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Illustration: Sarah Grillo/Axios

Apple and Epic Games burned the midnight oil Wednesday, as the two companies prepared to lay out their case ahead of a May trial in front of a federal judge in Oakland.

Catch up quick: Last year, Epic added its own in-app payment system into Fortnite, despite prohibitions by both Google and Apple on such moves.

  • Both stores pulled Fortnite from their app stores and Epic immediately sued both companies. Apple has also countersued Epic.
  • A court denied Epic's request for a temporary restraining order to keep Fortnite in the App Store, but also temporarily stopped Apple from removing Epic's access to developer tools.

What's new: While the full filings weren't available last night, there's not much mystery as to what each side is arguing.

  • Apple contends that its 30% commission is in line with other digital marketplaces and that companies that don't want to use its in-app payment system can sell digital currencies over the web.
  • Epic is expected to argue that the relevant market is that for in-app purchases on the iPhone and that Apple is using the fact that the App Store is the only way to get apps to force developers to use its payment system for in-app purchases.

What's next: The trial is set to begin May 3 in Oakland, California, with Judge Yvonne Gonzalez Rogers deciding the case. Apple CEO Tim Cook is expected to testify, as are Epic CEO Tim Sweeney and a number of other top Apple executives.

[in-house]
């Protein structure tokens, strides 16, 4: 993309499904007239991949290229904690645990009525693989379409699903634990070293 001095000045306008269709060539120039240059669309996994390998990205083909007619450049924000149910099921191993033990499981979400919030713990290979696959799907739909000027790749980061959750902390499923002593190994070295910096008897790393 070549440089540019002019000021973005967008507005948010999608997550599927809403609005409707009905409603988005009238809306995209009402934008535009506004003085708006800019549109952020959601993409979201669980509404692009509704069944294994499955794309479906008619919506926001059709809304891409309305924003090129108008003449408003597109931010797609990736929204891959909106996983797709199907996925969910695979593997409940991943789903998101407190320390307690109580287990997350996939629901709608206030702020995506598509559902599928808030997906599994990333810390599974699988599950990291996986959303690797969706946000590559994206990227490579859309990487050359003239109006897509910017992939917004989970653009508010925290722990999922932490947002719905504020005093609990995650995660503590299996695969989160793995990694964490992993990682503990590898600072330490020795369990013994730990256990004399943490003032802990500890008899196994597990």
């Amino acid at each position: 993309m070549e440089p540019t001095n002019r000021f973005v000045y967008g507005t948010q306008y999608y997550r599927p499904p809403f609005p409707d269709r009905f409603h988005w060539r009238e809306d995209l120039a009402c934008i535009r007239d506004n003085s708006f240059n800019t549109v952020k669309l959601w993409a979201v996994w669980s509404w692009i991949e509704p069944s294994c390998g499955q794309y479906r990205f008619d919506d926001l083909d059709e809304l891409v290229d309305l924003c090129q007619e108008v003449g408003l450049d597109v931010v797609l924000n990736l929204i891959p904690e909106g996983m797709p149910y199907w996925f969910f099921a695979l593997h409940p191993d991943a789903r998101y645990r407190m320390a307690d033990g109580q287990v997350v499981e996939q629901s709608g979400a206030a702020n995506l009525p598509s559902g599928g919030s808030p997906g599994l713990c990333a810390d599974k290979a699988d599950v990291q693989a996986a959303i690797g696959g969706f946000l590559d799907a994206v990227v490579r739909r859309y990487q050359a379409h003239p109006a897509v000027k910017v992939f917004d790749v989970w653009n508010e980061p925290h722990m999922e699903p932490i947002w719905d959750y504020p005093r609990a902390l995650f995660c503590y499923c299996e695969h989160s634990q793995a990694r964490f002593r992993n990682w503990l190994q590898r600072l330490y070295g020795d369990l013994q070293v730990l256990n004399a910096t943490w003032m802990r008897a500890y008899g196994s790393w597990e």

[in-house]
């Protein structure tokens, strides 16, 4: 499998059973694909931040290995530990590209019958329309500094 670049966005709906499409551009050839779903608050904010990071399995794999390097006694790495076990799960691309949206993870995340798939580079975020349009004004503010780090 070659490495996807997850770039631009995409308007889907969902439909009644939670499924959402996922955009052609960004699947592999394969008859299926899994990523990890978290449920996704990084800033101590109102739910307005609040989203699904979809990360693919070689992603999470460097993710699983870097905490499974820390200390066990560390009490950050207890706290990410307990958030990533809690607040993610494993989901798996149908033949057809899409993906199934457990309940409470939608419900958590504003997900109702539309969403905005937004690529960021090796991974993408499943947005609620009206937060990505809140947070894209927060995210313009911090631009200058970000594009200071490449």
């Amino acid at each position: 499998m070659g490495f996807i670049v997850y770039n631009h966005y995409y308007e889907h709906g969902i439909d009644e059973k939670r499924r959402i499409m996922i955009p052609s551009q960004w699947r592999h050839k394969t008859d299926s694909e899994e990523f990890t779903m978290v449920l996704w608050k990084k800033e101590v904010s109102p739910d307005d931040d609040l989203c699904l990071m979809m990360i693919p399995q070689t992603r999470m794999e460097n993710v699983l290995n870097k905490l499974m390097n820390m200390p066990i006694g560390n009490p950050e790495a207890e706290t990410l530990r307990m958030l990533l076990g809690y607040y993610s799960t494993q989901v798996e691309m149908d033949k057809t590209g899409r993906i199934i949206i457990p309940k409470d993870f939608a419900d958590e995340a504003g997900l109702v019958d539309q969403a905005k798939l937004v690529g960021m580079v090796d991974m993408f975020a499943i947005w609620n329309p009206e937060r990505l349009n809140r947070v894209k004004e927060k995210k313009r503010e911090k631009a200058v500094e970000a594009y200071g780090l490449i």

Go deeper

Ina Fried, author of Login
Apr 7, 2021 - Technology

Apple's stricter rules on digital tracking to take effect soon

Photo: Eva Hambach/AFP via Getty Images

Beginning with iOS 14.5, due out in the next couple of weeks, iPhone apps will have to ask users for permission to track their digital activity.

Why it matters: Only if a user gives permission will apps have access to the unique advertising identifier assigned to each device. Apple will also take action against apps that try to fingerprint individual devices via other methods.

Super typhoon Surigae explodes to Cat. 5 intensity

Super Typhoon Surigae seen on satellite imagery Saturday morning east of the Philippines. (CIRA/RAMMB)

Super Typhoon Surigae surged in intensity from a Category 1 storm on Friday to a beastly Category 5 monster on Saturday, with maximum sustained winds estimated at 190 mph with higher gusts.

Why it matters: This storm — known as Typhoon Bising in the Philippines — is just the latest of many tropical cyclones to undergo a process known as rapid intensification, a feat that studies show is becoming more common due to climate change. It weakened slightly, to the equivalent of a strong Category 4 storm, on Sunday.

4 hours ago - World

Biden adviser warns "there will be consequences" for Russia if Navalny dies

The Biden administration warned the Russian government "that there will be consequences" if jailed Russian opposition leader Alexei Navalny dies, National Security Adviser Jake Sullivan told CNN on Sunday.

The big picture: Sullivan also defended President Biden for not mentioning Navalny in a Thursday speech about Russia or in a Tuesday call with Russian President Vladimir Putin, saying the White House aims to deal with the issue "privately and through diplomatic channels."